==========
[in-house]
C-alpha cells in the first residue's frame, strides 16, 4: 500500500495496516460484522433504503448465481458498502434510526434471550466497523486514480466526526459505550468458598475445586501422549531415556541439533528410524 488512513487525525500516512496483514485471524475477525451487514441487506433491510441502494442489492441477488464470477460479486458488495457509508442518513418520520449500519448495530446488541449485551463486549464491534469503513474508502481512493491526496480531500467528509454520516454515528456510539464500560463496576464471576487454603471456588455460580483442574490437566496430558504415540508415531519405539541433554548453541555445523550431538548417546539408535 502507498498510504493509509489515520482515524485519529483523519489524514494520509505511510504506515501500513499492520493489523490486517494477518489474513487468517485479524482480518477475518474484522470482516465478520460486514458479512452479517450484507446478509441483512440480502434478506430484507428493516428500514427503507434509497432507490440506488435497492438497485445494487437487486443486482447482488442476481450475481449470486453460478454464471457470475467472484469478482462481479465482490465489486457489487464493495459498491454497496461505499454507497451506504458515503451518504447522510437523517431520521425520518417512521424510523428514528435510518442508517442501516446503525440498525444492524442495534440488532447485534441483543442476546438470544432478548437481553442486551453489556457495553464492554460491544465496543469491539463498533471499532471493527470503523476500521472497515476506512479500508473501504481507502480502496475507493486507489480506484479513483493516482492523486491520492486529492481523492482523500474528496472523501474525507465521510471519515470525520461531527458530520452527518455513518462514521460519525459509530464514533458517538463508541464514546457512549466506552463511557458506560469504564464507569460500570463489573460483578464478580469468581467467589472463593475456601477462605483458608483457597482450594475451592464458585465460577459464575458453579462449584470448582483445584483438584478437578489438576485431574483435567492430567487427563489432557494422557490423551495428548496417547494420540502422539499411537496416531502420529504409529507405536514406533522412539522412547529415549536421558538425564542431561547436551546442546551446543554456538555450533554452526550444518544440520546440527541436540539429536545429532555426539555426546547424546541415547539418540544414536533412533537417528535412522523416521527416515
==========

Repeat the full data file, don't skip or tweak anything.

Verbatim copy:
[in-house]
C-alpha cells in the first residue's frame, strides 16, 4: 500500500495496516460484522433504503448465481458498502434510526434471550466497523486514480466526526459505550468458598475445586501422549531415556541439533528410524 488512513487525525500516512496483514485471524475477525451487514441487506433491510441502494442489492441477488464470477460479486458488495457509508442518513418520520449500519448495530446488541449485551463486549464491534469503513474508502481512493491526496480531500467528509454520516454515528456510539464500560463496576464471576487454603471456588455460580483442574490437566496430558504415540508415531519405539541433554548453541555445523550431538548417546539408535 502507498498510504493509509489515520482515524485519529483523519489524514494520509505511510504506515501500513499492520493489523490486517494477518489474513487468517485479524482480518477475518474484522470482516465478520460486514458479512452479517450484507446478509441483512440480502434478506430484507428493516428500514427503507434509497432507490440506488435497492438497485445494487437487486443486482447482488442476481450475481449470486453460478454464471457470475467472484469478482462481479465482490465489486457489487464493495459498491454497496461505499454507497451506504458515503451518504447522510437523517431520521425520518417512521424510523428514528435510518442508517442501516446503525440498525444492524442495534440488532447485534441483543442476546438470544432478548437481553442486551453489556457495553464492554460491544465496543469491539463498533471499532471493527470503523476500521472497515476506512479500508473501504481507502480502496475507493486507489480506484479513483493516482492523486491520492486529492481523492482523500474528496472523501474525507465521510471519515470525520461531527458530520452527518455513518462514521460519525459509530464514533458517538463508541464514546457512549466506552463511557458506560469504564464507569460500570463489573460483578464478580469468581467467589472463593475456601477462605483458608483457597482450594475451592464458585465460577459464575458453579462449584470448582483445584483438584478437578489438576485431574483435567492430567487427563489432557494422557490423551495428548496417547494420540502422539499411537496416531502420529504409529507405536514406533522412539522412547529415549536421558538425564542431561547436551546442546551446543554456538555450533554452526550444518544440520546440527541436540539429536545429532555426539555426546547424546541415547539418540544414536533412533537417528535412522523416521527416515